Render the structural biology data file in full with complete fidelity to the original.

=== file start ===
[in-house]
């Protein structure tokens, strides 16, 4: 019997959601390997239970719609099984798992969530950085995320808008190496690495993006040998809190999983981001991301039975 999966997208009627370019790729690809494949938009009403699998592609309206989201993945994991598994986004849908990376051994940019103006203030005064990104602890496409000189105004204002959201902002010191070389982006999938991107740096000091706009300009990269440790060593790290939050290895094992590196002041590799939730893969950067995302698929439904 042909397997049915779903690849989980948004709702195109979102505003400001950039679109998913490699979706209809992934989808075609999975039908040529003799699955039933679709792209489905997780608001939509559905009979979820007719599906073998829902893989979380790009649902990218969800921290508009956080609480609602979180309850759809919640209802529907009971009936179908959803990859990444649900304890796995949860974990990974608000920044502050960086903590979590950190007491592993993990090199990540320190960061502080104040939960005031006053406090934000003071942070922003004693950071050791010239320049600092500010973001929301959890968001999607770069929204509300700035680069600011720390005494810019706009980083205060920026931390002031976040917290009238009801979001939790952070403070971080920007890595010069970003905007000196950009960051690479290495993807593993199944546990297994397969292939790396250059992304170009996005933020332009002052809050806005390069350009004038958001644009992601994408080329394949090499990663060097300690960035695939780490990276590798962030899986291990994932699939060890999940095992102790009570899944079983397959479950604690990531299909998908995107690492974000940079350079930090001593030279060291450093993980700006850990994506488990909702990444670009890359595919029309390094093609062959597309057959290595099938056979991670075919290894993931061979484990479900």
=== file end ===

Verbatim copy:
[in-house]
């Protein structure tokens, strides 16, 4: 019997959601390997239970719609099984798992969530950085995320808008190496690495993006040998809190999983981001991301039975 999966997208009627370019790729690809494949938009009403699998592609309206989201993945994991598994986004849908990376051994940019103006203030005064990104602890496409000189105004204002959201902002010191070389982006999938991107740096000091706009300009990269440790060593790290939050290895094992590196002041590799939730893969950067995302698929439904 042909397997049915779903690849989980948004709702195109979102505003400001950039679109998913490699979706209809992934989808075609999975039908040529003799699955039933679709792209489905997780608001939509559905009979979820007719599906073998829902893989979380790009649902990218969800921290508009956080609480609602979180309850759809919640209802529907009971009936179908959803990859990444649900304890796995949860974990990974608000920044502050960086903590979590950190007491592993993990090199990540320190960061502080104040939960005031006053406090934000003071942070922003004693950071050791010239320049600092500010973001929301959890968001999607770069929204509300700035680069600011720390005494810019706009980083205060920026931390002031976040917290009238009801979001939790952070403070971080920007890595010069970003905007000196950009960051690479290495993807593993199944546990297994397969292939790396250059992304170009996005933020332009002052809050806005390069350009004038958001644009992601994408080329394949090499990663060097300690960035695939780490990276590798962030899986291990994932699939060890999940095992102790009570899944079983397959479950604690990531299909998908995107690492974000940079350079930090001593030279060291450093993980700006850990994506488990909702990444670009890359595919029309390094093609062959597309057959290595099938056979991670075919290894993931061979484990479900």